I had that same problem with the ejectors on my 28 gauge but only with Fiocchi shotgun shells and never with Winchester or Remingtons. Somehow they slip behind the ejectors. I've probably run about 10,000 rounds each through the 28 and a 20 gauge (dove shooting in Argentina) with no problems. I've shot them until the barrels were so hot you could not touch them. I later bought a set of the 410 inserts for the 28 gauge and that makes a really nice gun out of it. Guess I've had a littler better luck with mine. Tom
     
  9. lowbrass20

    lowbrass20 Member

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    Red Label solutions

    It seems maybe that Ruger should just raise the price and spend a few hrs handfitting and testing the shotguns. I think many shotgunners.....including myself would revisit their shotguns. The guns are very good looking and felt nicely balanced to me even though a bit on the heavy side. Almost every problem is related to ejectors/fit at the breech. Has anyone noticed the issue with the head of the shotgun shell having to literally scrape really hard sometimes against the receiver in order to close...and then subsequently almost impossible to open the gun after firing - almost always the bottom barrel. I have written Ruger and talked on the phone about this and was actually told by one technichian that Rugers are "hard closers"- nature of the gun. It is actually a function of fitting/timing - investment cast production still needs hand fitting to insure function!! Quality control is seriously deficient.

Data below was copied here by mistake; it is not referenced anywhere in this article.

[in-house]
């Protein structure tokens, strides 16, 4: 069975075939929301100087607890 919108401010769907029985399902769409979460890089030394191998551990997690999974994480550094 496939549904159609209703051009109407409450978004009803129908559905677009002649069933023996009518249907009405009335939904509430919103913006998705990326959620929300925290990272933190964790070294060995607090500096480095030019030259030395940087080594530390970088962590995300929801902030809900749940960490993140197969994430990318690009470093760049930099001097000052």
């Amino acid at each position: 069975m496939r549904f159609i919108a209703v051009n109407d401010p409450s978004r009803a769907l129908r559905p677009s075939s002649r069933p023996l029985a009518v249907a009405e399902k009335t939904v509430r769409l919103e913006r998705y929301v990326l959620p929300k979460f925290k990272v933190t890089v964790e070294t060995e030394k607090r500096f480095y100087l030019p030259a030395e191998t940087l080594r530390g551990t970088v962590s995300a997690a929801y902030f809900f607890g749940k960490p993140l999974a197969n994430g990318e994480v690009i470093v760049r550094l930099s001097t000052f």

Last edited: Sep 7, 2010
  10. oneounceload

    oneounceload member

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    They tried that with their SxS - and when they found out how much they had to really charge to get a quality gun that worked well, they pulled it, realizing they weren't going to compete with AyA and others in the 4000+ price point
     
  11. ArmedBear

    ArmedBear Member

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    Once you go Basque, you never go back?:D
     
  12. oneounceload

    oneounceload member

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  13. oneounceload

    oneounceload member